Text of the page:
Something dark and angry had been stirring in Vaughan Williams’s music throughout the 1920s and early ’30s. Even so, nobody was quite prepared for the volcanic eruption of the Fourth Symphony in 1934. It wasn’t just the violence, the savage humour and glimpses of desolation; there was a new ferocious concentration.
The lyrical expansiveness of his London and Pastoral Symphonies seemed light years away. Answers were sought: was the Fourth Symphony a response to a world in turmoil – to a Europe once again intent on pressing the self-destruct button? In public Vaughan Williams denied it, but privately he hinted that the Symphony might be a reflection of ‘unbeautiful times’.
However, the composer insisted that he did find it beautiful. That’s the paradox: for all its delight in dissonance, its convulsive urgency, its sardonic wit, the Fourth Symphony is a thrilling, invigorating experience, an emotional and intellectual white-water ride – and one of its composer’s highest achievements.
The best recording…
Ralph Vaughan Williams (conductor)
BBC Symphony Orchestra (1937)
Naxos Historical 8.111048
Vaughan Williams was the first to admit his limitations as a conductor (‘I’ve told you before – don’t follow me!’), but under the right conditions, in his own music, he could galvanise an orchestra like no one else. That’s what happened in Abbey Road Studio 1 in October 1937.
It’s a breathtakingly fast performance – the entire Symphony is dispatched in under half an hour – but one never gets the impression that important details are being skated over. It’s remarkable how much of the music stands out in sharp relief. For sheer voltage there’s no performance like it, but the quieter passages too are riveting: the first movement’s eerily calm ending and the Andante’s strange restless processional (with its original ending) linger in the memory even after the finale has administered its brutal coup de grâce.
It’s the humour in the Scherzo and Finale that really stand out. Vaughan Williams confessed to having ‘cribbed’ the crescendo transition between the two movements from Beethoven’s Fifth. What this performance reveals is that it’s really a colossal send-up of what was then the totemic German symphony: it isn’t light that emerges from darkness, but something grotesque, strutting, ultimately destructive.
The mono sound doesn’t have the range of good modern stereo, but it’s startling how much does emerge clearly and authoritatively. Here, you feel, you’re really being told ‘how it is’.
Three more great recordings…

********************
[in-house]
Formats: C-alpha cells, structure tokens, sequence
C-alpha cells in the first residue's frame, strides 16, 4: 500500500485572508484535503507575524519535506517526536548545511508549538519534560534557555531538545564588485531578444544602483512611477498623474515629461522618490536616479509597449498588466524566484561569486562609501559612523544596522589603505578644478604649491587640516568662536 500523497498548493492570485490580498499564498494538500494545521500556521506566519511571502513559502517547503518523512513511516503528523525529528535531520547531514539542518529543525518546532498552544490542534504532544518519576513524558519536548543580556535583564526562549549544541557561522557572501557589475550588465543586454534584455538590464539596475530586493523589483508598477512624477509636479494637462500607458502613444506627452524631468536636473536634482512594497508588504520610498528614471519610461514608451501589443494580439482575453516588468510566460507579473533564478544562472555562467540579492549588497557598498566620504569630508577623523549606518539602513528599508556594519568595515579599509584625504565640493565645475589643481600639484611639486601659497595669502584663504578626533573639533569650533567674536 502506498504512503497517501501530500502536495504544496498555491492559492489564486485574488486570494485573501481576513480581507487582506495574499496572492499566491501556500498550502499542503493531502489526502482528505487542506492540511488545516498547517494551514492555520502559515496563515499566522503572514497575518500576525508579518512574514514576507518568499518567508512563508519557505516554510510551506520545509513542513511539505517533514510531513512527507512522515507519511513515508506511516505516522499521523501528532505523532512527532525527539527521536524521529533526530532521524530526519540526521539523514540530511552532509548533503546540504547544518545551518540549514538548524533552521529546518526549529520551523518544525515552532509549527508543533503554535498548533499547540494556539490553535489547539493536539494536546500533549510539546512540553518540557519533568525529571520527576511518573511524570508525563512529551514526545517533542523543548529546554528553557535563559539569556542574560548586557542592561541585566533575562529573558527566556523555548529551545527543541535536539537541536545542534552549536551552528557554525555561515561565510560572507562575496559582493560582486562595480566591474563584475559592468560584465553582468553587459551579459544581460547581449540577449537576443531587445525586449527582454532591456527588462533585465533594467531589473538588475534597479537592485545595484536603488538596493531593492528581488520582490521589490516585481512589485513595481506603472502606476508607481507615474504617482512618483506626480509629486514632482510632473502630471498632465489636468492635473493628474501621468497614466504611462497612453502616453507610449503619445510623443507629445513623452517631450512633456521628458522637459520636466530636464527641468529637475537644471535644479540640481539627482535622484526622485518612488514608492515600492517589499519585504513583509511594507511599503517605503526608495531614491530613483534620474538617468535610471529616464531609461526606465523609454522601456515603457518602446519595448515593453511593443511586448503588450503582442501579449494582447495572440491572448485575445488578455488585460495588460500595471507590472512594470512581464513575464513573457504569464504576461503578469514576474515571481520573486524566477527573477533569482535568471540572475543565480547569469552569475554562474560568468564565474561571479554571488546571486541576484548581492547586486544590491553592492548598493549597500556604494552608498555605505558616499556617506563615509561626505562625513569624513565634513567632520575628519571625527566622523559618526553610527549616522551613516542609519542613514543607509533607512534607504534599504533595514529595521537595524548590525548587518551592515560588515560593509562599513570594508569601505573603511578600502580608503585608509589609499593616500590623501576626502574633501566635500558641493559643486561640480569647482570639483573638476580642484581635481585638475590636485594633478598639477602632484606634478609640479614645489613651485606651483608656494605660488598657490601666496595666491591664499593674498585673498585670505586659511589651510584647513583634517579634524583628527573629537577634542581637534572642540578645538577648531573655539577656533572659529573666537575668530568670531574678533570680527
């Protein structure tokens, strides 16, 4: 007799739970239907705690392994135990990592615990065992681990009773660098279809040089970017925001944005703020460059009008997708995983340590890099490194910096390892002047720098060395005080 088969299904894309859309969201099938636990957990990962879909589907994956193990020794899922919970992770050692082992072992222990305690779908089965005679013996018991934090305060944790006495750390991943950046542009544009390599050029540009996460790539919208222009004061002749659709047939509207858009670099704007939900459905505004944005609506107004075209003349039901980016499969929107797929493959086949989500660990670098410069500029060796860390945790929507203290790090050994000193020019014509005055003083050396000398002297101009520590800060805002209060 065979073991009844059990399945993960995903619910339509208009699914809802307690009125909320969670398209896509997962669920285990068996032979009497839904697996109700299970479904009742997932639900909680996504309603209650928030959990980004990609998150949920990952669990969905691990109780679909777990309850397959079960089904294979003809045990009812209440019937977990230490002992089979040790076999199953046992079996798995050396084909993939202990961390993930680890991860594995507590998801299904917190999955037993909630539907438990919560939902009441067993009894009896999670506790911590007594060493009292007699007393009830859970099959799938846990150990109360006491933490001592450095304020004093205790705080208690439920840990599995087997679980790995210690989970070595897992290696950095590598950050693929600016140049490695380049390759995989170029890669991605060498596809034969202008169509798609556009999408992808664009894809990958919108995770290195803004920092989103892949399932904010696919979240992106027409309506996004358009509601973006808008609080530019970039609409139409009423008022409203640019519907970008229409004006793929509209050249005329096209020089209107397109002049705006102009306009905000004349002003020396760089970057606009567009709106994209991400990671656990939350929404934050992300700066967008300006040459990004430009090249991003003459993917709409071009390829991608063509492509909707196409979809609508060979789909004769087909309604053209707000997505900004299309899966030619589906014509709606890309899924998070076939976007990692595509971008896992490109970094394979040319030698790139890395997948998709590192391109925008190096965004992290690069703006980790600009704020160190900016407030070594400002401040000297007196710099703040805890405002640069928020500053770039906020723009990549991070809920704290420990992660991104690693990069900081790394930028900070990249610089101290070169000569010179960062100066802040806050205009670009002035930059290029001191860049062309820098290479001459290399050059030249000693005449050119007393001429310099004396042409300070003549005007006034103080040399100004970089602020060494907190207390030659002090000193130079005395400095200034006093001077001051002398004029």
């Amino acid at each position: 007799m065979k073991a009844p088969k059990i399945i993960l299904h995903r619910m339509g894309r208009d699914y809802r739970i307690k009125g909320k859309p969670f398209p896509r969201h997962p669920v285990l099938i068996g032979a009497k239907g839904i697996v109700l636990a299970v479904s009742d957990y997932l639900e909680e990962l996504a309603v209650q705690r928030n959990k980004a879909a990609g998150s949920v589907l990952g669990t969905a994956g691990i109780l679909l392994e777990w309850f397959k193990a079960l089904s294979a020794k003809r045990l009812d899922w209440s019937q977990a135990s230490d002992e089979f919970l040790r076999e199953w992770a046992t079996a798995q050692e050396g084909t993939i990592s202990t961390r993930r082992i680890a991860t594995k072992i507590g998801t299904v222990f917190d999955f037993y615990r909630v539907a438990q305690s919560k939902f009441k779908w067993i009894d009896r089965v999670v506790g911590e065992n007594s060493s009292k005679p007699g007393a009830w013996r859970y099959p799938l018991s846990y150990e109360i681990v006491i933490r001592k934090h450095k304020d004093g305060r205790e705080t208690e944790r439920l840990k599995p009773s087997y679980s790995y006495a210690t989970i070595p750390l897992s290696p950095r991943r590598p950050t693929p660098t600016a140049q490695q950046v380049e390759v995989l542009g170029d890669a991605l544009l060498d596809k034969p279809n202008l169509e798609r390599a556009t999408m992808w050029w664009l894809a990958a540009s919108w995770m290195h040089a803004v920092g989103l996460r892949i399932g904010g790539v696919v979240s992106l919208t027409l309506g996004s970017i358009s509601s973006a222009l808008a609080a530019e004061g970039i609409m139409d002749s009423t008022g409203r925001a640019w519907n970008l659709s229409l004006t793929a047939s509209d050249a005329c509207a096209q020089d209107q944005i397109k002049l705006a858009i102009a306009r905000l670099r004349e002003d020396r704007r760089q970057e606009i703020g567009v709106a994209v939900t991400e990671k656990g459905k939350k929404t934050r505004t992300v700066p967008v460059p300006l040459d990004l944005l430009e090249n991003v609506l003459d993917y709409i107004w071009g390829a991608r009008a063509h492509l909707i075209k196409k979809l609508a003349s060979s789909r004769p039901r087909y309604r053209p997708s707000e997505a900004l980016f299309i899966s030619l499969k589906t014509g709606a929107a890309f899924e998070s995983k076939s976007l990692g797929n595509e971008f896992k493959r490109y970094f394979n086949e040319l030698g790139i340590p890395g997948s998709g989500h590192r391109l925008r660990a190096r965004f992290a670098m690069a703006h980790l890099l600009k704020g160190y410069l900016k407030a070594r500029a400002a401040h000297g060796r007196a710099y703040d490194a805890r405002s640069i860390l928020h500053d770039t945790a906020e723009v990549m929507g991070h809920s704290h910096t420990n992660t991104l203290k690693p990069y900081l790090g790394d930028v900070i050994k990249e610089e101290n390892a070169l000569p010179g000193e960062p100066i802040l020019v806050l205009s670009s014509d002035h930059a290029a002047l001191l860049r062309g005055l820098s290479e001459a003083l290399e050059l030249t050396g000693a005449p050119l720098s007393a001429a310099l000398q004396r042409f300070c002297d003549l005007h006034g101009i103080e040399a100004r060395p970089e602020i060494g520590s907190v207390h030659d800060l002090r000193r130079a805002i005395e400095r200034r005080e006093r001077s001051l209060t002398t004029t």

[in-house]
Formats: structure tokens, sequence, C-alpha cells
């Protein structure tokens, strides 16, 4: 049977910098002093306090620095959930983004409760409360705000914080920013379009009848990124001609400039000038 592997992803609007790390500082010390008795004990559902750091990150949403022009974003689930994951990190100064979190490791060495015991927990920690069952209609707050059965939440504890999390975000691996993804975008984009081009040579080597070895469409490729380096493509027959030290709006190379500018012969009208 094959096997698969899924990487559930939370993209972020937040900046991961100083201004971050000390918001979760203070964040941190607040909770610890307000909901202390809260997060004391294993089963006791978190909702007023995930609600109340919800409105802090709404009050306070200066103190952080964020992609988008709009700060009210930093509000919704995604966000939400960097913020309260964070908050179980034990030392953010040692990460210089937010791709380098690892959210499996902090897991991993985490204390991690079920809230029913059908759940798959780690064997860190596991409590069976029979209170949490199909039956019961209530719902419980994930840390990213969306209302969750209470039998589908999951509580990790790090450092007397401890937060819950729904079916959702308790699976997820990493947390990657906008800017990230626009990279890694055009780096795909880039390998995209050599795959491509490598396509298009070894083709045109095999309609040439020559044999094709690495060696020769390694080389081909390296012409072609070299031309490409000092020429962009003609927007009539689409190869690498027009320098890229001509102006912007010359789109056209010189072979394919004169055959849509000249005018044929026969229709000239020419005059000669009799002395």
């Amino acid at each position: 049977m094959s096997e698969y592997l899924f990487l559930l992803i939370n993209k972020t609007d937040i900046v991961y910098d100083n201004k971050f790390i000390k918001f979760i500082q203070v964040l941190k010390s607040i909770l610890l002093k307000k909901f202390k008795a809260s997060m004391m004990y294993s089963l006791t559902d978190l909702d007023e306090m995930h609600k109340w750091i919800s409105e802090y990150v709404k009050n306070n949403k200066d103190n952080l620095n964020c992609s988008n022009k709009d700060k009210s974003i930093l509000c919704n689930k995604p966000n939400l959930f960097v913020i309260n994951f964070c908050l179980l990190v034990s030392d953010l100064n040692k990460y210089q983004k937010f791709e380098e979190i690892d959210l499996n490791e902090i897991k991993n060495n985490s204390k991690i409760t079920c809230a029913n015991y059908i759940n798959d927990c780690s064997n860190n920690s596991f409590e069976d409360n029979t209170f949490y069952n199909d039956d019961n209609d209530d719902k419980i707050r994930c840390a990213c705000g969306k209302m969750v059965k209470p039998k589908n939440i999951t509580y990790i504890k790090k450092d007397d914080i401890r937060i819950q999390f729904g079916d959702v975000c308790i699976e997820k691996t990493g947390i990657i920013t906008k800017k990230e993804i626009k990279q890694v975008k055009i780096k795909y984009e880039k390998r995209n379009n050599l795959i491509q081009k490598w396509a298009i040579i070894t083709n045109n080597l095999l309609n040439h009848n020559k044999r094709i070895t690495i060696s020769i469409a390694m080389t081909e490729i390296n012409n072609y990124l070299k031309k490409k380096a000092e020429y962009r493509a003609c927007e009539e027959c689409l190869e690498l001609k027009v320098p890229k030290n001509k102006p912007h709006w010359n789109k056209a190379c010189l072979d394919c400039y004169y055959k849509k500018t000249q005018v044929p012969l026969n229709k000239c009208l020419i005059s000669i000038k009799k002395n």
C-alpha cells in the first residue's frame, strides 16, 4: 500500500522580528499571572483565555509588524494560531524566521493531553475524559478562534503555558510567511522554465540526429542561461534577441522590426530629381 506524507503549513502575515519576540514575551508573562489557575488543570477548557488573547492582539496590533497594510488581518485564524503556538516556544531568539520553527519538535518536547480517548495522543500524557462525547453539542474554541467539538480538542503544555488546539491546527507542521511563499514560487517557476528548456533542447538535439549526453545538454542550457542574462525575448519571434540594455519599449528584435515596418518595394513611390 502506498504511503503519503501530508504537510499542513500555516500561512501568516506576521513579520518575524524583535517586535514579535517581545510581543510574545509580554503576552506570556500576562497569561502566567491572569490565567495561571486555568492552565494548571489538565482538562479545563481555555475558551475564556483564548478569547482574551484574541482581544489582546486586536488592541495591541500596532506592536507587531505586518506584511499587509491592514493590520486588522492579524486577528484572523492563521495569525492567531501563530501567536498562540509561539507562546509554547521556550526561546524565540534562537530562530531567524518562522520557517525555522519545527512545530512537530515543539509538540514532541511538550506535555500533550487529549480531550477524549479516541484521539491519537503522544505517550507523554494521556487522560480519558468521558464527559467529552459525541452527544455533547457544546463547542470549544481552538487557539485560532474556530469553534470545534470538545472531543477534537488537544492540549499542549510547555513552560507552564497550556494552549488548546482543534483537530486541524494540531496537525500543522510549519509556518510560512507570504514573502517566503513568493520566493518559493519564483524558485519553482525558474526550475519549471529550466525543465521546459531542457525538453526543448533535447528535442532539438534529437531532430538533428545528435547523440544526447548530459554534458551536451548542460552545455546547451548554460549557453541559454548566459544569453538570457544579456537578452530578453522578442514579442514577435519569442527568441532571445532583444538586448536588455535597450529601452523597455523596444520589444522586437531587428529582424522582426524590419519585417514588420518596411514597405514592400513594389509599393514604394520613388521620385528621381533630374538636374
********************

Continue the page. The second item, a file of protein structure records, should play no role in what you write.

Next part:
Richard Hickox (conductor)
London Symphony Orchestra (2003)
Chandos CHAN 9984
Sharply etched and bristling with energy, this is the modern version that comes closest to the composer’s own in terms of physical impact and sweeping momentum. Hickox misses something of Vaughan Williams’s own hectic intensity in the final Epilogo fugato, but only there, and his firm control ultimately brings its own rewards.
Hickox has a strong and compelling overview: the Symphony’s formal originality and strength comes across powerfully – as does its (for VW) unprecedented rhythmic boldness. Especially effective is the way the headlong first movement collapses into the icy calm of its coda.
Hickox then takes the Andante slightly slower than usual, thus emphasising its role in the drama. The recording is superbly immediate – make sure you’re sitting in a secure place before sampling the opening bars.
Vernon Handley (conductor)
Royal Liverpool Philharmonic Orchestra (1990)
Warner Classics 575 3102
As pianist Alfred Brendel put it, ‘Great music is greater than it can ever be played’. There are times where Handley makes one wonder if Hickox – and perhaps even the composer – missed something in this music. The opening is suitably arresting, but when the second theme sweeps in a note of passionate lament is heard.
This grows towards the end, intensifies in the Andante and reaches its peak in the Finale’s central quiet episode – a passage that often suffers in the more ruthlessly driven kind of performance.If Hickox’s version is the most demonic, this is the most human.
There’s some beautiful solo playing too – few performances have such an expressively ‘featured’ quality. The recording serves this very well, bringing out voices and strands in a texture than can often sound like an inexorable tide of magma.
Dimitri Mitropoulos (conductor)
New York Philharmonic Orchestra (1956)
Music and Arts MACD 1214
If there is one recording above all that could convince doubters that this is a work of international rather than merely national significance, it is this. By 1956 Mitropoulos had had the Fourth in his repertoire for a decade, and it has a remarkably ‘lived in’ quality.
Power, urgency and pathos are matched by a grandeur of overall conception that make Vaughan Williams’s Fourth sound as much a homage to Beethoven as a blistering parody. (VW’s feelings about the symphonic master were, incidentally, profoundly ambiguous.)
Like the composer in 1937, Mitropoulos uses the slow movement’s original ending, but that’s a minor issue beside the noble, searing gravity he brings to this music – the real heart of the work in this performance.
Original text by Stephen Johnson